Zero 2 Infinity - In A Helium-Powered Balloon?
The space race for tourism has a new entrant - A Spanish company called Zero 2 Infinity. However, unlike Virgin Inc. and Space Adventures, it is not developing a high-tech fuel-burning space craft - just a simple eco-friendly helium balloon or bloon as it has been dubbed.
The bloon comprises of a gas-filled 423ft. wide and 316ft. tall sail that is attached to a passenger pod with a strong chain that also doubles up as the communication system and emergency-landing device, should the aircraft encounter any problems.
The passenger pod is a comfortable pressurized circular cabin that is fitted with windows all around, so that four guests and two pilots can enjoy a 360° view of the Earth from an altitude of 118,000 ft. (22 miles), or about three times the height scaled by commercial airplanes.
The Barcelona-based company estimates that it will take the bloon about an hour of peaceful gliding to get to the designated height. Once there, it will spend a few hours cruising at that altitude, allowing guests to enjoy the spectacular view and a scrumptious meal of their choice.
After that, begins the fun part. The bloon will start descending by gradually letting out the helium from its sail. Then, at a certain altitude, the pilots will completely jettison the sail and passengers will be given the option of experiencing different levels of gravity ranging from zero to lunar and even Martian, for a brief, but memorable 25 seconds, before a parasail takes control and gently guides the pod to its pre-designated landing spot. Eight airbags will be deployed from the bottom of the pod to ensure a 'soft' landing for its pampered passengers.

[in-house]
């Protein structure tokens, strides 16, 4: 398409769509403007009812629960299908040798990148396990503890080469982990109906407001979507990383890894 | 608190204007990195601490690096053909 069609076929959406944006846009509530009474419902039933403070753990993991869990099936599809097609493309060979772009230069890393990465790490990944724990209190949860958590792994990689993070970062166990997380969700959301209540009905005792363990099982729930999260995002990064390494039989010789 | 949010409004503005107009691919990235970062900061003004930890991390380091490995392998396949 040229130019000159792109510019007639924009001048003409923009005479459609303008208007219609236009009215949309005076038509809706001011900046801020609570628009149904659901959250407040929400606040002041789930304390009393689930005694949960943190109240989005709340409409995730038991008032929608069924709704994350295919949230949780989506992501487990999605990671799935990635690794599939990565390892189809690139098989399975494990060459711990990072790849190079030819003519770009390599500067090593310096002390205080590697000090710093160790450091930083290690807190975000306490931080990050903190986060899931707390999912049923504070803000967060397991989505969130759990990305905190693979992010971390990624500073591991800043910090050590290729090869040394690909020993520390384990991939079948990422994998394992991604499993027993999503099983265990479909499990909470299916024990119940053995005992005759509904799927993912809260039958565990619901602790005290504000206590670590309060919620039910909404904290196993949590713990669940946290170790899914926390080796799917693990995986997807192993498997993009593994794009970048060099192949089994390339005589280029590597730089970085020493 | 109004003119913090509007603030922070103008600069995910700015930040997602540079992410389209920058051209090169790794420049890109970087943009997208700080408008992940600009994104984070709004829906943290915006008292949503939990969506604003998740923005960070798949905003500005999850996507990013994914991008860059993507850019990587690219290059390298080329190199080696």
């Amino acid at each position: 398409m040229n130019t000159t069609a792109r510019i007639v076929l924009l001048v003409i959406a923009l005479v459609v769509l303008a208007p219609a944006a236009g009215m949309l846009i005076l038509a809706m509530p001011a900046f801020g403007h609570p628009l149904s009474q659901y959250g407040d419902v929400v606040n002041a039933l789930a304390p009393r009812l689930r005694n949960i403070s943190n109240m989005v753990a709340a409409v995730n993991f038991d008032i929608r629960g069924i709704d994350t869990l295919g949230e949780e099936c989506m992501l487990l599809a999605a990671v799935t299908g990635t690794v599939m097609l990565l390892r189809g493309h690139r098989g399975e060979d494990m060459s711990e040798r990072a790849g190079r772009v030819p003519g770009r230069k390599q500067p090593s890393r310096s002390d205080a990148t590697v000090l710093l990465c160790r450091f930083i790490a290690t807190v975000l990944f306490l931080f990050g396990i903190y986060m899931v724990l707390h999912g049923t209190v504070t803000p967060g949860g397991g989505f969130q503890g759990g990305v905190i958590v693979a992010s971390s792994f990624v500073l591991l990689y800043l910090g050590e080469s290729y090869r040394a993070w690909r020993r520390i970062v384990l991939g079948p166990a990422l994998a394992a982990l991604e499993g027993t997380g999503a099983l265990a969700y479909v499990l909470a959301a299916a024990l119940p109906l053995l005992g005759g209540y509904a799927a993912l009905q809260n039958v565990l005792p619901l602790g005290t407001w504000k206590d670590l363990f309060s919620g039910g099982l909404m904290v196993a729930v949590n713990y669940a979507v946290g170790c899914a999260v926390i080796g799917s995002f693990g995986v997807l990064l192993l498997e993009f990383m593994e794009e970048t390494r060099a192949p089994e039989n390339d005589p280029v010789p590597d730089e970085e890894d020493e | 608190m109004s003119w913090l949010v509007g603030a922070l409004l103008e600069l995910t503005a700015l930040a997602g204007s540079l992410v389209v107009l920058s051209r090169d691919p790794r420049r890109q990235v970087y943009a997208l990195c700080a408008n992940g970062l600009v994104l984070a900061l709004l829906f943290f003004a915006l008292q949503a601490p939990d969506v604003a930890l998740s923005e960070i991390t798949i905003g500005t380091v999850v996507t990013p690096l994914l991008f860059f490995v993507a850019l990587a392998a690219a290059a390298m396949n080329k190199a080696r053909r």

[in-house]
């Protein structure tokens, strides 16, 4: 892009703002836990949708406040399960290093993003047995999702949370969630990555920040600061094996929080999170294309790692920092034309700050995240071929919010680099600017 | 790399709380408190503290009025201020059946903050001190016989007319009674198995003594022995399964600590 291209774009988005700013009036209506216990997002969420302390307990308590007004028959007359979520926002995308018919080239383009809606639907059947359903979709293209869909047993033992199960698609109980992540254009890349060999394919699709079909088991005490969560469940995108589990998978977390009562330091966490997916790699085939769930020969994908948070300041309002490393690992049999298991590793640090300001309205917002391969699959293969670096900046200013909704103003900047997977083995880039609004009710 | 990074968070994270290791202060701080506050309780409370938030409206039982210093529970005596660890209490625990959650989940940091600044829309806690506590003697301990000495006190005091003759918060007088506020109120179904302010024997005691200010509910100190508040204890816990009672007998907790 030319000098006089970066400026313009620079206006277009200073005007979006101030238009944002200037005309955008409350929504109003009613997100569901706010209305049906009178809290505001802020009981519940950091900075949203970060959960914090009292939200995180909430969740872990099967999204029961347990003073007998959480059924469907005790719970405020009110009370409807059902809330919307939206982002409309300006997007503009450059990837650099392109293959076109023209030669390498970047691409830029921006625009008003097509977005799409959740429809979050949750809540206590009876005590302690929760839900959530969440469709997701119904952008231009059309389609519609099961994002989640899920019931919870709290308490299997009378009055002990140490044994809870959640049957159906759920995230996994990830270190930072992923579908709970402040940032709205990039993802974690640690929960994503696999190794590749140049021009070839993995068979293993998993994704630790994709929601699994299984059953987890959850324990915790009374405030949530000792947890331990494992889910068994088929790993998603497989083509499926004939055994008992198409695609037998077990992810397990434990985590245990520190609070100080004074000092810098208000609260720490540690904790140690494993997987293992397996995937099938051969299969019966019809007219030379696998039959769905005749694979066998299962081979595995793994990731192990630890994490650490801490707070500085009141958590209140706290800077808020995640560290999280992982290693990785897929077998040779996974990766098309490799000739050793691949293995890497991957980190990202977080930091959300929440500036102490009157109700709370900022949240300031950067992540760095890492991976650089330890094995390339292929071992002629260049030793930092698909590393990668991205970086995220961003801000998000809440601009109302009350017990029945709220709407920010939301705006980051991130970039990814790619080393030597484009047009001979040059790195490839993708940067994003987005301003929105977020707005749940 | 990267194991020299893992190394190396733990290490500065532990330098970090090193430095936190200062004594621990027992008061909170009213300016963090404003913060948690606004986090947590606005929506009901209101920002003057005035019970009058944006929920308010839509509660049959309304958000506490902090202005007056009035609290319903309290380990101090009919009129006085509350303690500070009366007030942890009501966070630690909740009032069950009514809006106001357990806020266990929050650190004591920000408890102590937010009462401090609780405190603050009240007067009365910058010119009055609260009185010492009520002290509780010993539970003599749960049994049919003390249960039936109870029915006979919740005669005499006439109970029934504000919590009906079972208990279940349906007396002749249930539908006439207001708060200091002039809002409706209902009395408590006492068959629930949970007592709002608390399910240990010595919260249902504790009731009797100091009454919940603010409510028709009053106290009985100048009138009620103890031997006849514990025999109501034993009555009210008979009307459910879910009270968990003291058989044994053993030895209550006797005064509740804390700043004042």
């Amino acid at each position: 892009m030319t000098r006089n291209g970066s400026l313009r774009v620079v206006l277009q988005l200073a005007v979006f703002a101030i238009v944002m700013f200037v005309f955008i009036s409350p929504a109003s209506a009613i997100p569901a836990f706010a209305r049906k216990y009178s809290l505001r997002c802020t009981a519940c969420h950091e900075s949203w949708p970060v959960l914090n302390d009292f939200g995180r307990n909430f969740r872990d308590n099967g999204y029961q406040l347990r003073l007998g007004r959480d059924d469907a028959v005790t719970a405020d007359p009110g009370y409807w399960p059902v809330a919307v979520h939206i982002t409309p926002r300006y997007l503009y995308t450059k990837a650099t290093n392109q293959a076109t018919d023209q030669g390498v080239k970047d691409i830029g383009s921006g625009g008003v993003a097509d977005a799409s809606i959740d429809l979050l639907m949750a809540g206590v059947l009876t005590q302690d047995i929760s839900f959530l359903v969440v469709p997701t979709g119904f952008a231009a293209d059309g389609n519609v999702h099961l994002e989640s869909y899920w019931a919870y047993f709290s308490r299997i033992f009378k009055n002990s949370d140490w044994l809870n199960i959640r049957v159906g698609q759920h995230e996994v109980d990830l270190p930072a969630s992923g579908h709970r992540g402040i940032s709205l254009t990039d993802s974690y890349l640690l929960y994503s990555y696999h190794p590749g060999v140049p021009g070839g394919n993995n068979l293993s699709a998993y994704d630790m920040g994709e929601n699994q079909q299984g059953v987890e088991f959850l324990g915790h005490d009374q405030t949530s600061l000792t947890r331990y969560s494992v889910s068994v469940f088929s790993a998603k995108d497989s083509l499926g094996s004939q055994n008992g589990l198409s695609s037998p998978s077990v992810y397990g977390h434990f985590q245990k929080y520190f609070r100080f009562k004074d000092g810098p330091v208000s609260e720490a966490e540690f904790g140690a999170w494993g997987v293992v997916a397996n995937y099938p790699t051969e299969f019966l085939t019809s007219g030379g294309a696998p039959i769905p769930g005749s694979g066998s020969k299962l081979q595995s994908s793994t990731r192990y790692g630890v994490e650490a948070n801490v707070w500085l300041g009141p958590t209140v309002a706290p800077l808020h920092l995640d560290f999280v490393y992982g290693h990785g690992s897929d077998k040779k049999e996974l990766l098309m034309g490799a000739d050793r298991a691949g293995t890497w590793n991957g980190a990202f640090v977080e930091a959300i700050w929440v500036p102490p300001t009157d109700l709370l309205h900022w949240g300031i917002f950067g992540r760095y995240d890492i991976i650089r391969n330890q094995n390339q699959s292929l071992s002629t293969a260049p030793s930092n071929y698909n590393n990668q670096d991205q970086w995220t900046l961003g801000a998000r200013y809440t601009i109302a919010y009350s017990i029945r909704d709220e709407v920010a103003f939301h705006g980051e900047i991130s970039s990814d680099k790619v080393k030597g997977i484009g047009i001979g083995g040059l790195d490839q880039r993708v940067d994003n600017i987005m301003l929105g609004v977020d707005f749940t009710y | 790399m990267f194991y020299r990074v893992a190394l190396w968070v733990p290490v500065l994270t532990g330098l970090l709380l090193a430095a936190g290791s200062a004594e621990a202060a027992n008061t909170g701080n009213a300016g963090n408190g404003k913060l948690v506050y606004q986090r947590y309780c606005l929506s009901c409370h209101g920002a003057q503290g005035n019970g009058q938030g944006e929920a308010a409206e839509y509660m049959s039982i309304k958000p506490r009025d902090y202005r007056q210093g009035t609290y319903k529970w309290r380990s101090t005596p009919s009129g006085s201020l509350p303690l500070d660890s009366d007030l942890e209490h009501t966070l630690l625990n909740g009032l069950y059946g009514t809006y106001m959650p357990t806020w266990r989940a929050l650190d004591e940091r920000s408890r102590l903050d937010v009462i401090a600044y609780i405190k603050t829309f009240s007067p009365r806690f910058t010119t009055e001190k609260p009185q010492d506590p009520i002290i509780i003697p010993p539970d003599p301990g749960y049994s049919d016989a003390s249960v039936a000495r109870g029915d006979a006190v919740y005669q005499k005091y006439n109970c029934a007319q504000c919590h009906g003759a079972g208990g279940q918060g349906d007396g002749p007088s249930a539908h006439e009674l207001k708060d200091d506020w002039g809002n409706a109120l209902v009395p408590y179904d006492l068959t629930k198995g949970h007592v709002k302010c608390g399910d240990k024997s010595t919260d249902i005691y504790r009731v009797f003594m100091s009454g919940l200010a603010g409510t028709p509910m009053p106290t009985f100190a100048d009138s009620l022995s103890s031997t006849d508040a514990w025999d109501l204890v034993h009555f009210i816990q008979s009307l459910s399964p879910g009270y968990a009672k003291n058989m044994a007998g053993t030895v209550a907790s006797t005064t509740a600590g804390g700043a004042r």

While the company is already taking reservations, the first flight is not scheduled for lift-off until 2013 at least, and could be as late as, 2015 - Which may give you some time to save up, since this four-hour excursion to the edge of the earth and back costs a whopping $158,000 USD per person! Zero 2 Infinity is also hoping that the bloons will be used for climate research. To book your ticket or just read more about this radical aircraft go to www.inbloon.com.
Resources: gizmag.com, inbloon.com
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